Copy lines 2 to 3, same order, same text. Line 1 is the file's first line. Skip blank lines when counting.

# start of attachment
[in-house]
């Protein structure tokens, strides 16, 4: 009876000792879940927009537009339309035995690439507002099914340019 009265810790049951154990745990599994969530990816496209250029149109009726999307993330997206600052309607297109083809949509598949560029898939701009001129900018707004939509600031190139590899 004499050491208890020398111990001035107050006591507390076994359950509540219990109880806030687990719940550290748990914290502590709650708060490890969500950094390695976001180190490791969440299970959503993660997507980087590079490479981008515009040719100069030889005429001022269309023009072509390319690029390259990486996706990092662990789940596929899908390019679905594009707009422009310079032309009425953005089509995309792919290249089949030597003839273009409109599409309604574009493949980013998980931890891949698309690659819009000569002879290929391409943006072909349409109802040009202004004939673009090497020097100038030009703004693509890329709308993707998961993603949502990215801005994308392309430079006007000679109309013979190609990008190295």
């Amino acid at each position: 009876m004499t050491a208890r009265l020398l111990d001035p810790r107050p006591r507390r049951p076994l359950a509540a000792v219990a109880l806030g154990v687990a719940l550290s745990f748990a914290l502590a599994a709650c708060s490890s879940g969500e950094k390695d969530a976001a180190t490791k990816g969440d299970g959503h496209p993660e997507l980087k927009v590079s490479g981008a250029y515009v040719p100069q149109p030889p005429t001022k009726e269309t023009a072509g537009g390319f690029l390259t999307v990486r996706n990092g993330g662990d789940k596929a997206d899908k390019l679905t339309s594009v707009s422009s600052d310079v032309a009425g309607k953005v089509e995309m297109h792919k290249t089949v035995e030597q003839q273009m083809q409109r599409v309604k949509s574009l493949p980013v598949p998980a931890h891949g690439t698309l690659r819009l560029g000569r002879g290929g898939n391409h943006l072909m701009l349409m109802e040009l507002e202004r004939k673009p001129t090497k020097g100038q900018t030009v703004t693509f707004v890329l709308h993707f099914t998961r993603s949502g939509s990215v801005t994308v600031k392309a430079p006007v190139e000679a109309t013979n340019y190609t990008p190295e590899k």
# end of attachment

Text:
């Protein structure tokens, strides 16, 4: 009876000792879940927009537009339309035995690439507002099914340019 009265810790049951154990745990599994969530990816496209250029149109009726999307993330997206600052309607297109083809949509598949560029898939701009001129900018707004939509600031190139590899 004499050491208890020398111990001035107050006591507390076994359950509540219990109880806030687990719940550290748990914290502590709650708060490890969500950094390695976001180190490791969440299970959503993660997507980087590079490479981008515009040719100069030889005429001022269309023009072509390319690029390259990486996706990092662990789940596929899908390019679905594009707009422009310079032309009425953005089509995309792919290249089949030597003839273009409109599409309604574009493949980013998980931890891949698309690659819009000569002879290929391409943006072909349409109802040009202004004939673009090497020097100038030009703004693509890329709308993707998961993603949502990215801005994308392309430079006007000679109309013979190609990008190295």
């Amino acid at each position: 009876m004499t050491a208890r009265l020398l111990d001035p810790r107050p006591r507390r049951p076994l359950a509540a000792v219990a109880l806030g154990v687990a719940l550290s745990f748990a914290l502590a599994a709650c708060s490890s879940g969500e950094k390695d969530a976001a180190t490791k990816g969440d299970g959503h496209p993660e997507l980087k927009v590079s490479g981008a250029y515009v040719p100069q149109p030889p005429t001022k009726e269309t023009a072509g537009g390319f690029l390259t999307v990486r996706n990092g993330g662990d789940k596929a997206d899908k390019l679905t339309s594009v707009s422009s600052d310079v032309a009425g309607k953005v089509e995309m297109h792919k290249t089949v035995e030597q003839q273009m083809q409109r599409v309604k949509s574009l493949p980013v598949p998980a931890h891949g690439t698309l690659r819009l560029g000569r002879g290929g898939n391409h943006l072909m701009l349409m109802e040009l507002e202004r004939k673009p001129t090497k020097g100038q900018t030009v703004t693509f707004v890329l709308h993707f099914t998961r993603s949502g939509s990215v801005t994308v600031k392309a430079p006007v190139e000679a109309t013979n340019y190609t990008p190295e590899k």